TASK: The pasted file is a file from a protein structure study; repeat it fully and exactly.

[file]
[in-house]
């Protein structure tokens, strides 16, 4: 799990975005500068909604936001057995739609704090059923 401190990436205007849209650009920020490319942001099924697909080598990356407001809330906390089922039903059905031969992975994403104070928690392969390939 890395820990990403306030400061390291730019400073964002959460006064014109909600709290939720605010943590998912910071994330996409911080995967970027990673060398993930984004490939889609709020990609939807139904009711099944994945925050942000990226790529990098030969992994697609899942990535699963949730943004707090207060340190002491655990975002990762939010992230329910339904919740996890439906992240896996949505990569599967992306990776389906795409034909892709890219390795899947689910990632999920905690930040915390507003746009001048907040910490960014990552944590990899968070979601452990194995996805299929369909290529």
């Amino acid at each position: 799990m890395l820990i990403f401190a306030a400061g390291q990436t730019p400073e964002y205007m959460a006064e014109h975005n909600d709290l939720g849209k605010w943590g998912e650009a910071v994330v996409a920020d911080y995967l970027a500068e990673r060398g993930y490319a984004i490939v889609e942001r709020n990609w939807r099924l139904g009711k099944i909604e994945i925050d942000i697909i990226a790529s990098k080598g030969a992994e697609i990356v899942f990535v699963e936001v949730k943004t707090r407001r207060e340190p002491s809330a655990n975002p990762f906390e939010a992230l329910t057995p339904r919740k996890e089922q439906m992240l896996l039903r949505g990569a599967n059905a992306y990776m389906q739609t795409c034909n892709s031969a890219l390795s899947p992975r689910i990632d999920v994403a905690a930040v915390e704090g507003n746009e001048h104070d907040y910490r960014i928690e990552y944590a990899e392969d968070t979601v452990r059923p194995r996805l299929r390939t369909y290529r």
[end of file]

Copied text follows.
[in-house]
């Protein structure tokens, strides 16, 4: 799990975005500068909604936001057995739609704090059923 401190990436205007849209650009920020490319942001099924697909080598990356407001809330906390089922039903059905031969992975994403104070928690392969390939 890395820990990403306030400061390291730019400073964002959460006064014109909600709290939720605010943590998912910071994330996409911080995967970027990673060398993930984004490939889609709020990609939807139904009711099944994945925050942000990226790529990098030969992994697609899942990535699963949730943004707090207060340190002491655990975002990762939010992230329910339904919740996890439906992240896996949505990569599967992306990776389906795409034909892709890219390795899947689910990632999920905690930040915390507003746009001048907040910490960014990552944590990899968070979601452990194995996805299929369909290529």
């Amino acid at each position: 799990m890395l820990i990403f401190a306030a400061g390291q990436t730019p400073e964002y205007m959460a006064e014109h975005n909600d709290l939720g849209k605010w943590g998912e650009a910071v994330v996409a920020d911080y995967l970027a500068e990673r060398g993930y490319a984004i490939v889609e942001r709020n990609w939807r099924l139904g009711k099944i909604e994945i925050d942000i697909i990226a790529s990098k080598g030969a992994e697609i990356v899942f990535v699963e936001v949730k943004t707090r407001r207060e340190p002491s809330a655990n975002p990762f906390e939010a992230l329910t057995p339904r919740k996890e089922q439906m992240l896996l039903r949505g990569a599967n059905a992306y990776m389906q739609t795409c034909n892709s031969a890219l390795s899947p992975r689910i990632d999920v994403a905690a930040v915390e704090g507003n746009e001048h104070d907040y910490r960014i928690e990552y944590a990899e392969d968070t979601v452990r059923p194995r996805l299929r390939t369909y290529r």